“Dim as yet undefinable ages ago an unknown space-ship soon found out that the earth had all the prerequisites for intelligent life to develop. Obviously the ‘man’ of those times was no homo sapiens, but something rather different. The space men artificially fertilized some female members of this species, put them into a deep sleep, so ancient legends say, and departed. Thousands of years later the space travellers returned and found scattered specimens of the genus homo sapiens. They repeated their breeding experiment several times until finally they produced a creature intelligent enough to have the rules of society imparted to it.”  Gerard de Sède gave a new slant to the story of Mérovée and his Quinotaur father by saying that the Merovingians were extraterrestrials. 
We were also told of Orejona, said to be a woman with four fingers on each hand, who in a past age came to South America from Venus in a golden spaceship, and gave birth to the human race (who were only seventy-strong at first, but that is still a lot for one mother) by mating with a tapir.  This last detail is so odd that one feels that it must be based upon a ‘genuine’ legend, as surely no-one in the twentieth century would have made it up.
Lobsang Rampa (1911-1981) claimed to be a Tibetan lama whose spirit had taken over the body of a Devonshire man named Cyril Hoskins. From 1956 to 1980 he turned out a number of books on occult themes. In his first, The Third Eye, he coined the term ‘Chariots of the Gods’,  but it was only in his last, Tibetan Sage, that he touched briefly upon the themes dealt with here. His story, should you choose to believe it, is that as a young monk he was taken by a senior lama to an underground UFO base in the mountains near Lhasa. This was deserted, except for a group of men in suspended animation. The senior lama said: “These men are alive, there is no doubt about that, but if we bring them back to full life what if they are savage... it seems clear to me that if these men are allowed to live then they have such knowledge that they can do us harm which we could never overcome because these people treat us as cattle, as things on which to carry out genetic experiments. Already they have done harm because of their sexual experiments with our women, but you are too young to know all about that yet.” He also dealt with the issue of giants on the earth in those days: the ufonauts “tried to find women who would be much too small for them and their association with the women would be an absolute torture to the latter... when they could not get women of their own race to go with them they came to Earth and picked out the biggest women they could find. Events were not at all pleasant because the men were physically too big for the women...” It is not clear if this was agony for the women because the aliens’ penises were too large for them, or because the ensuing babies were too large for a comfortable birth.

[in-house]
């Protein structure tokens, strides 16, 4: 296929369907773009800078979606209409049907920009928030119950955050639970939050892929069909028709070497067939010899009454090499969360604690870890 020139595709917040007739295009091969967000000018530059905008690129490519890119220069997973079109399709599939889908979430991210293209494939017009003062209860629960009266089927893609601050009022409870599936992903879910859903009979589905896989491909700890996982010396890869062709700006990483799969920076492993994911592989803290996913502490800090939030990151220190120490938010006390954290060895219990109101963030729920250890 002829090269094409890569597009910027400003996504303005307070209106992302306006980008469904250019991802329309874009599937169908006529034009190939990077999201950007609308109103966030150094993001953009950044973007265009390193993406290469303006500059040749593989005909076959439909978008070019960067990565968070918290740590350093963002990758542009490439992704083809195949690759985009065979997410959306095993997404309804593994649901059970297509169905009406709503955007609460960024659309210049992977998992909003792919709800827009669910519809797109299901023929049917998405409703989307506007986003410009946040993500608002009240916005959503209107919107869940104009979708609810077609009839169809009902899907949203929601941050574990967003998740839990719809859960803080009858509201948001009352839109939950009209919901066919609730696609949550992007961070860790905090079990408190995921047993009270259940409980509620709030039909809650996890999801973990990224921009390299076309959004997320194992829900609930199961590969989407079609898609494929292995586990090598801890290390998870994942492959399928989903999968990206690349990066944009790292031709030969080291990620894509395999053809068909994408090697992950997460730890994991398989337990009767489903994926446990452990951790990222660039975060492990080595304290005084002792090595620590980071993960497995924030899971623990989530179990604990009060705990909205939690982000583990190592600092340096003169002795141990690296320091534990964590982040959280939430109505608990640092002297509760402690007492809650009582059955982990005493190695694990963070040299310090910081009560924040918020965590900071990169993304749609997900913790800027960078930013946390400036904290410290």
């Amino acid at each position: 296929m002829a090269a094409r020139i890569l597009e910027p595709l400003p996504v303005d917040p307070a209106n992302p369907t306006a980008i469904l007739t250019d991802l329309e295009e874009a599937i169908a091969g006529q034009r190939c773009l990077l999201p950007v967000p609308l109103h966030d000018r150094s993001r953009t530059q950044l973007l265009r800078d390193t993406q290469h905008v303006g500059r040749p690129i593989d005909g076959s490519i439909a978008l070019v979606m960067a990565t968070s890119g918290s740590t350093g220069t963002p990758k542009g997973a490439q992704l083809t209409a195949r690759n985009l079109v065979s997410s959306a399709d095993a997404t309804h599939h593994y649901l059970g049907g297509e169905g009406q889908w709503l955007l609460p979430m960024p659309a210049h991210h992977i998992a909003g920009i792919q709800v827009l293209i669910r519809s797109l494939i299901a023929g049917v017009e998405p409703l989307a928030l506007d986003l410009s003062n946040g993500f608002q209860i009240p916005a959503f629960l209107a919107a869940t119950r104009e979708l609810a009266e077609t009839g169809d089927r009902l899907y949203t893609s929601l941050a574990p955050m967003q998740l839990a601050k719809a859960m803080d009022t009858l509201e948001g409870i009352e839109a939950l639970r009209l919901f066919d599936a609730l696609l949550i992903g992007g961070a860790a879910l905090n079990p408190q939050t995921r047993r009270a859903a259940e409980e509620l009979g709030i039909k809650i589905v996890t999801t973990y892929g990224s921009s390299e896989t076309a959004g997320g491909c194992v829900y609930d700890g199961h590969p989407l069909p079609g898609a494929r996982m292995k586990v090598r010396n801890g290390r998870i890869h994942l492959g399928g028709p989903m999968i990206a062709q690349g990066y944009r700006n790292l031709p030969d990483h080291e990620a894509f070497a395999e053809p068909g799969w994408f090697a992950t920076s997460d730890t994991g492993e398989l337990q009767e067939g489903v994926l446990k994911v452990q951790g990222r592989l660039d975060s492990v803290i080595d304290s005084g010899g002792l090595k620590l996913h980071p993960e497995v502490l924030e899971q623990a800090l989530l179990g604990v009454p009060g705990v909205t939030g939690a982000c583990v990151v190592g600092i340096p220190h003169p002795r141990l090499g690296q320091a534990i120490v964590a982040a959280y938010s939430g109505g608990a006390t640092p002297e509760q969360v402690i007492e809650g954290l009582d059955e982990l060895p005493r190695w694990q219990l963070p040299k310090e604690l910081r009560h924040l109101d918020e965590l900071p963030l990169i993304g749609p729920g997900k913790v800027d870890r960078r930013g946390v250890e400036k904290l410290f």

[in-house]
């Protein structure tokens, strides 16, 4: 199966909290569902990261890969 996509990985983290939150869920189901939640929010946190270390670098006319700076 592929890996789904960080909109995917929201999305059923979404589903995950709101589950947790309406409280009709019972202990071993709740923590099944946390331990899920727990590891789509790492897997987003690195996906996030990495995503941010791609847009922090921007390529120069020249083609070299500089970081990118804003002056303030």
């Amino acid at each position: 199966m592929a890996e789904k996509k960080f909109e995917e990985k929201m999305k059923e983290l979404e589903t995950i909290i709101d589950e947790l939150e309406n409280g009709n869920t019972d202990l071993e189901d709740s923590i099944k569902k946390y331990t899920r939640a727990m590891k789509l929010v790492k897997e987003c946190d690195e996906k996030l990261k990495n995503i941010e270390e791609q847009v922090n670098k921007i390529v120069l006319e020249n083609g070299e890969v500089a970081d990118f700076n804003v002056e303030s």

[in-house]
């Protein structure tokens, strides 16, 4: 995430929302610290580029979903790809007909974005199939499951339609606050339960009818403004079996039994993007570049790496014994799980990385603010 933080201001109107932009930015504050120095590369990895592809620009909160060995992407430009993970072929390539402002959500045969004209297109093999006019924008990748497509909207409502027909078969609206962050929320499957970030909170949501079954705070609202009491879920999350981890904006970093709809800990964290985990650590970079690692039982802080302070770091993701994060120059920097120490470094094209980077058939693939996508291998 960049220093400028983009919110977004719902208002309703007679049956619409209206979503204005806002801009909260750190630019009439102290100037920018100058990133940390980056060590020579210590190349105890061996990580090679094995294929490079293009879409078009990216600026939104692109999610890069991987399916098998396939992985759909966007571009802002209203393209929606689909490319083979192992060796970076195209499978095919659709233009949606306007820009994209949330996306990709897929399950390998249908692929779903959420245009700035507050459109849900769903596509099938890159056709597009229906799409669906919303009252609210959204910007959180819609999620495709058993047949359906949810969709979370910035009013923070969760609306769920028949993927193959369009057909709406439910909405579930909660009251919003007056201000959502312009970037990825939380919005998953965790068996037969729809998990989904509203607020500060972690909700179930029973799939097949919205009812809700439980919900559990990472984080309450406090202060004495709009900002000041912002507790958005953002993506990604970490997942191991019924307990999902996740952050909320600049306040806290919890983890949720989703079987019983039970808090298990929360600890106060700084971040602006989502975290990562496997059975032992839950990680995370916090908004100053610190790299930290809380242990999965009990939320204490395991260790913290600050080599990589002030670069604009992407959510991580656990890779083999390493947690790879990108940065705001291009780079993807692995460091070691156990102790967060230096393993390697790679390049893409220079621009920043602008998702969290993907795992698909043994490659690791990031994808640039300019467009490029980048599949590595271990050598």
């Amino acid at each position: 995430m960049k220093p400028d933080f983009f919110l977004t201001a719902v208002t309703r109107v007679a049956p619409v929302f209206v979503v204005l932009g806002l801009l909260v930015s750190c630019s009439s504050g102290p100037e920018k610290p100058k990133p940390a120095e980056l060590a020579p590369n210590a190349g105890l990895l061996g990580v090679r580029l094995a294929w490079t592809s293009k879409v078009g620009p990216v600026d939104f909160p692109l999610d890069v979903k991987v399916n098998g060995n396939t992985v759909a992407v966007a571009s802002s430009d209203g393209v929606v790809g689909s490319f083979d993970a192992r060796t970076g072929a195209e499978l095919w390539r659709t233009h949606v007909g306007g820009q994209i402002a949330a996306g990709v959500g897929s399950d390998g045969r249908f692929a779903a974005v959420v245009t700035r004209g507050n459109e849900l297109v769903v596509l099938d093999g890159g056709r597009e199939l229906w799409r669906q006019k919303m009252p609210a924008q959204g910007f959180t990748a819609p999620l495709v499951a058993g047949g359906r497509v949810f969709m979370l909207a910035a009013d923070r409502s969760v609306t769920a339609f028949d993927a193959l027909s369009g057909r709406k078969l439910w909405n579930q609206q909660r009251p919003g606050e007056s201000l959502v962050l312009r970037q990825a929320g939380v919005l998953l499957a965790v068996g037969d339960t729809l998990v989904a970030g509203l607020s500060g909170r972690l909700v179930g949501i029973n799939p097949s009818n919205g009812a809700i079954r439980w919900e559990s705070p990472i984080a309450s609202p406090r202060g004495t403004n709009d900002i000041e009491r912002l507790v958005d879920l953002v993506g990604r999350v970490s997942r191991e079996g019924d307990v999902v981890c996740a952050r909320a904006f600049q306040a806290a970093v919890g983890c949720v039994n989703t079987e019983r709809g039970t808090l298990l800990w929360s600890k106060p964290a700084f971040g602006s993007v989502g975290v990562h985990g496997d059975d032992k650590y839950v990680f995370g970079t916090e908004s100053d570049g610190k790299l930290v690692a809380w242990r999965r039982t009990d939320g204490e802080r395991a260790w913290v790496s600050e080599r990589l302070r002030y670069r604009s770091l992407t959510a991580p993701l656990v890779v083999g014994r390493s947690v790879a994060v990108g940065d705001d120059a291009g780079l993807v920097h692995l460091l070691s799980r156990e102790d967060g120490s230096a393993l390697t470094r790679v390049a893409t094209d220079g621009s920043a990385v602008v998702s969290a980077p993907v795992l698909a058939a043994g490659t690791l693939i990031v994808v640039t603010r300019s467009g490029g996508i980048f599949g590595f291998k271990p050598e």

Whilst there may have been innumerable human-alien offspring in prehistory, there was evidently a paucity of them at the present day. But in September 1983 Budd Hopkins, a New York artist who used to hypnotise people who believed that they might have been abducted by aliens, received a letter from ‘Kathie Davis’ (Debbie Twomey), an Indianapolis woman who had read his book Missing Time, and thought that something similar might have happened to her. She and a friend named Dorothy had seen a mysterious light in late 1977, around the time that she started to date her husband-to-be. Early in 1978 she discovered that she was pregnant, so the date of the wedding was brought forwards to April. But in March she had a period, and a test showed that she was no longer pregnant. “She was distraught, and her doctor was clearly somewhat mystified.” The final conclusion was that the foetus had been fathered by an alien, who had then taken it away to continue it to full term, and bring it up, on another planet. 
Another Hopkins abductee, ‘Linda Cortile’ (Linda Napolitano), believed that she had part alien ancestry, and said that a Man in Black had addressed her as a ‘half-breed’. She also said that family tradition said that they were descended from Joan of Arc. This is rather curious, since conventional history has it that Joan of Arc died a virgin, but perhaps she too had engaged in alien love-making. 
David Jacobs, an American historian who also regresses abductees, concludes that “Everything the aliens do is logical, rational, and goal-oriented. With the use of superior technology, both physical an biological, they are engaging in the systematic and clandestine physiological exploitation, and perhaps alteration, of human beings for the purposes of passing on their genetic capabilities to progeny who will integrate into the human society and, without doubt, control it.”